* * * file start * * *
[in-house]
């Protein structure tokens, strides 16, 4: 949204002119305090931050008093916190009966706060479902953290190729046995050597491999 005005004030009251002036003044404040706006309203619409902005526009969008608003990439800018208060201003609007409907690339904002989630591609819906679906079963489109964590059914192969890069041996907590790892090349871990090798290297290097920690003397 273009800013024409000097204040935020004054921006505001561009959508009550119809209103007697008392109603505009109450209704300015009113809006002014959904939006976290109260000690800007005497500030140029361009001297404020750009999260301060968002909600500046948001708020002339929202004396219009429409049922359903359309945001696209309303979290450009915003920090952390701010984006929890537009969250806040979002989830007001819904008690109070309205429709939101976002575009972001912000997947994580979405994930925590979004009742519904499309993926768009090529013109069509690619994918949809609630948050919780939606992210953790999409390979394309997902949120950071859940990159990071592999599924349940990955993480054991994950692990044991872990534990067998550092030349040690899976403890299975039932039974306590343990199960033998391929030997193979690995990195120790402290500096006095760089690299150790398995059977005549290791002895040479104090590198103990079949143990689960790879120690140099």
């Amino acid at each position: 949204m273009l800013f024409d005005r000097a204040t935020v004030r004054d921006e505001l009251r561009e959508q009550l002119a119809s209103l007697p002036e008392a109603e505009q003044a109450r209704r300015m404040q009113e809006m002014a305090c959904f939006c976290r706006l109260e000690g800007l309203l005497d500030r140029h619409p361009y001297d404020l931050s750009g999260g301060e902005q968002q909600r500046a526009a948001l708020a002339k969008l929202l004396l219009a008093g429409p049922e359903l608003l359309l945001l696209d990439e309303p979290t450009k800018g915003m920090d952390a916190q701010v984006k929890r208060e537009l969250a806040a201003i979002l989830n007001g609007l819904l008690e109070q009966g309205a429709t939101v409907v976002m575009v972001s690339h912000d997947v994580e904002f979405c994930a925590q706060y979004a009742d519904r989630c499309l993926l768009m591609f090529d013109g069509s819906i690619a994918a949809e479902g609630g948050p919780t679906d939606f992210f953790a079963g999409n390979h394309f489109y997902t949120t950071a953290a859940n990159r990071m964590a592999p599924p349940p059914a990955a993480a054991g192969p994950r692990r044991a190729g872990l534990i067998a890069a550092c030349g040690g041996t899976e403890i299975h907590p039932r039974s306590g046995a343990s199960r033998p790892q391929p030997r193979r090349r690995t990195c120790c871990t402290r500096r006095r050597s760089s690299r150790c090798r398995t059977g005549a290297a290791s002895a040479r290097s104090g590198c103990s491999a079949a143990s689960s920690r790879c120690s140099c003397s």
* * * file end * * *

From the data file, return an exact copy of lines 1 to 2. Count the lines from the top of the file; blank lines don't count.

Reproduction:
[in-house]
């Protein structure tokens, strides 16, 4: 949204002119305090931050008093916190009966706060479902953290190729046995050597491999 005005004030009251002036003044404040706006309203619409902005526009969008608003990439800018208060201003609007409907690339904002989630591609819906679906079963489109964590059914192969890069041996907590790892090349871990090798290297290097920690003397 273009800013024409000097204040935020004054921006505001561009959508009550119809209103007697008392109603505009109450209704300015009113809006002014959904939006976290109260000690800007005497500030140029361009001297404020750009999260301060968002909600500046948001708020002339929202004396219009429409049922359903359309945001696209309303979290450009915003920090952390701010984006929890537009969250806040979002989830007001819904008690109070309205429709939101976002575009972001912000997947994580979405994930925590979004009742519904499309993926768009090529013109069509690619994918949809609630948050919780939606992210953790999409390979394309997902949120950071859940990159990071592999599924349940990955993480054991994950692990044991872990534990067998550092030349040690899976403890299975039932039974306590343990199960033998391929030997193979690995990195120790402290500096006095760089690299150790398995059977005549290791002895040479104090590198103990079949143990689960790879120690140099």